Samuel Cornelius Phillips (January 5, 1923 – July 30, 2003), better known as Sam Phillips, was an American musician, businessman, record executive, music producer, and disc-jockey, who played an important role in the emergence and development of rock and roll and rockabilly, as the major form of popular music in the 1950s. He was a producer, label owner, and talent scout throughout the 1940s and 1950s.
He was the founder of both Sun Studio and Sun Records in Memphis, Tennessee. Through Sun, Phillips discovered such recording talent as Howlin' Wolf, Carl Perkins, Jerry Lee Lewis, and Johnny Cash. The height of his success culminated in his launching of Elvis Presley's career in 1954. He is also associated with several other noteworthy rhythm and blues, country, and rock and roll musicians of the period.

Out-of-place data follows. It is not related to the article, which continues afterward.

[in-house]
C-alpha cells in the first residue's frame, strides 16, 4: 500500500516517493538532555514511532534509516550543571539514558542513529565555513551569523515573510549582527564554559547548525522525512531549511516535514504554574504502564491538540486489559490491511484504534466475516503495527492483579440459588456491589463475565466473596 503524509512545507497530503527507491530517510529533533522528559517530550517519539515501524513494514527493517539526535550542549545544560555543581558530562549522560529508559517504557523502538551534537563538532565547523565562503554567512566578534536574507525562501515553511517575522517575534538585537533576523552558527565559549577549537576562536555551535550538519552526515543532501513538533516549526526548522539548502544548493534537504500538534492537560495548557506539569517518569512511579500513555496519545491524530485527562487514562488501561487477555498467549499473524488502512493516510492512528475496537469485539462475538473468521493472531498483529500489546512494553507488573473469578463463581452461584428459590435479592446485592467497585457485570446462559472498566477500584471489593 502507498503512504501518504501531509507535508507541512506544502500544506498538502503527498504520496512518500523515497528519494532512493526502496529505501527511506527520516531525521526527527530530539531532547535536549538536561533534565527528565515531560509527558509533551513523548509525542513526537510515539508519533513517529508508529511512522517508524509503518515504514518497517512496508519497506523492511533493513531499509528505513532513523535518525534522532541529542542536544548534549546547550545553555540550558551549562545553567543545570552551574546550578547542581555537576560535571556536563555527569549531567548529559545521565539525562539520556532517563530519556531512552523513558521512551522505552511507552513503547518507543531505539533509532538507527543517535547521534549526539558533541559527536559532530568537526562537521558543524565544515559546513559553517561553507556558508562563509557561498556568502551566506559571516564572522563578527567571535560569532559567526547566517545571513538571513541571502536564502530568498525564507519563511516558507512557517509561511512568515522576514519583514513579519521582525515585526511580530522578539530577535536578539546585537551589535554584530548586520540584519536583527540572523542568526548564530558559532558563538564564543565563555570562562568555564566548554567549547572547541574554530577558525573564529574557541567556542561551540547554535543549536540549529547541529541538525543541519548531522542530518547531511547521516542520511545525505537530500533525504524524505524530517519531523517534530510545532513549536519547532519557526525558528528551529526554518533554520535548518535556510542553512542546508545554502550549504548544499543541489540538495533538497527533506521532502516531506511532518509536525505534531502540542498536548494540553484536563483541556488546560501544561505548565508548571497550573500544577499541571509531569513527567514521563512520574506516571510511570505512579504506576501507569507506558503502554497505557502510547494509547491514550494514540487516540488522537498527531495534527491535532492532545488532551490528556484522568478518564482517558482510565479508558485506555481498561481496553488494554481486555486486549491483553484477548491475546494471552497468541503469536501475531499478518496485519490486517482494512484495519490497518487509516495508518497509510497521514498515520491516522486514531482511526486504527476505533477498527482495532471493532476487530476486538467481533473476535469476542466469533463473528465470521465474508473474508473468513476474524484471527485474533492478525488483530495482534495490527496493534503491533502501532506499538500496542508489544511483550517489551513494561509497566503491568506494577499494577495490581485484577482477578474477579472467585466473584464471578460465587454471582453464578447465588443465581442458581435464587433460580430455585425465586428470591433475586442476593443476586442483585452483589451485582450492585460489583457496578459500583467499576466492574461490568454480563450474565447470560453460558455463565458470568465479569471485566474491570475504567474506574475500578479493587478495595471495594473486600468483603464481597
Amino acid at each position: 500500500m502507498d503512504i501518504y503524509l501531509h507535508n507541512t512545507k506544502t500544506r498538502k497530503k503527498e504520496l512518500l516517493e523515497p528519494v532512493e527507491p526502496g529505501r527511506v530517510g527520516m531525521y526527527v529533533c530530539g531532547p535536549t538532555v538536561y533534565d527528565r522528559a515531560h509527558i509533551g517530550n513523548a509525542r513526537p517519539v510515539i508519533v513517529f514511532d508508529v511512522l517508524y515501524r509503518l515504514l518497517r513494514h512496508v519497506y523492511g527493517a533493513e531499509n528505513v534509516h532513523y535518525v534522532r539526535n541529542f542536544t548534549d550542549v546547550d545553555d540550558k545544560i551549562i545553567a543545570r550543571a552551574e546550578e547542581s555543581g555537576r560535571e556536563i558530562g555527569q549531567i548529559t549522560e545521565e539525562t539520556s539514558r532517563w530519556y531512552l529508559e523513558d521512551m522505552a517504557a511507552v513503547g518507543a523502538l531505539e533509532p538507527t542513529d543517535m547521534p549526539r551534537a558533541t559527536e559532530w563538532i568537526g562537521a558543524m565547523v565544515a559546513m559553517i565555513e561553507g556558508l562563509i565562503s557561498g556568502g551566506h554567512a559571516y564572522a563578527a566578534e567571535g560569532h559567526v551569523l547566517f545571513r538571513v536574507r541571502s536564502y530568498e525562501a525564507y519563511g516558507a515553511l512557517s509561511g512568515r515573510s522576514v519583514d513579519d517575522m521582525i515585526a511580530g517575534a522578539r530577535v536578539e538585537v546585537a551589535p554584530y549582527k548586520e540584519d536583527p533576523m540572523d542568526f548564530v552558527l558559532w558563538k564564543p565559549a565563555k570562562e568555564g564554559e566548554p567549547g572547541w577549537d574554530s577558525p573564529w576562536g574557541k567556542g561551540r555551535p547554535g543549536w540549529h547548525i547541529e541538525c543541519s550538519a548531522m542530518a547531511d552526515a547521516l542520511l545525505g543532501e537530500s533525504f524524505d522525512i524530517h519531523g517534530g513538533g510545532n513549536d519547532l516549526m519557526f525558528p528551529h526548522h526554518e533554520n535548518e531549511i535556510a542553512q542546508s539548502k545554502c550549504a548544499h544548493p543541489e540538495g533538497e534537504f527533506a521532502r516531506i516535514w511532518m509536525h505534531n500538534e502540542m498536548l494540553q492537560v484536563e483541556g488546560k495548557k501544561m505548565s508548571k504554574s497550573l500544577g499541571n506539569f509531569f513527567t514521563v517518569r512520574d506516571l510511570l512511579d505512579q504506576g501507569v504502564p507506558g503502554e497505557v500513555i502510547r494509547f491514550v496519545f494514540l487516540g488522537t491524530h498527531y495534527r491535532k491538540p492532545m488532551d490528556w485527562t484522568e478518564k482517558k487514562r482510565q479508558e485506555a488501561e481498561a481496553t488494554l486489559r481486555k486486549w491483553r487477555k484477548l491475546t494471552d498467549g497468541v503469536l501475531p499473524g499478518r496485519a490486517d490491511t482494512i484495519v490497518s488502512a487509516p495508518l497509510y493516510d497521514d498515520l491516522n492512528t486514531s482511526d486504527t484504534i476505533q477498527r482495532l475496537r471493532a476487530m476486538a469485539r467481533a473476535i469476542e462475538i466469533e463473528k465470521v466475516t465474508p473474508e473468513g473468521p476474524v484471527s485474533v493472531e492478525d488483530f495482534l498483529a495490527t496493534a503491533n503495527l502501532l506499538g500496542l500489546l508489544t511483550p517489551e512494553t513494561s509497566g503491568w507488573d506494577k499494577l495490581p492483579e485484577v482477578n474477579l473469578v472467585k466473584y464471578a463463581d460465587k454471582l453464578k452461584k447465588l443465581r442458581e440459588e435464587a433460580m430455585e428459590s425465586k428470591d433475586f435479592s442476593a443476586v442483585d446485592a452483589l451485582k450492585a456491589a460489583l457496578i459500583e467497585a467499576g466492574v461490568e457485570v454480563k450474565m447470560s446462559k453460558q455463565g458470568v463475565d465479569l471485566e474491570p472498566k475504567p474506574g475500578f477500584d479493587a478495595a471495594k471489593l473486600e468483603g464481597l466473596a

Phillips sold Sun in 1969. He was an early investor in the Holiday Inn chain of hotels.
He also advocated racial equality and helped break down racial music industry barriers.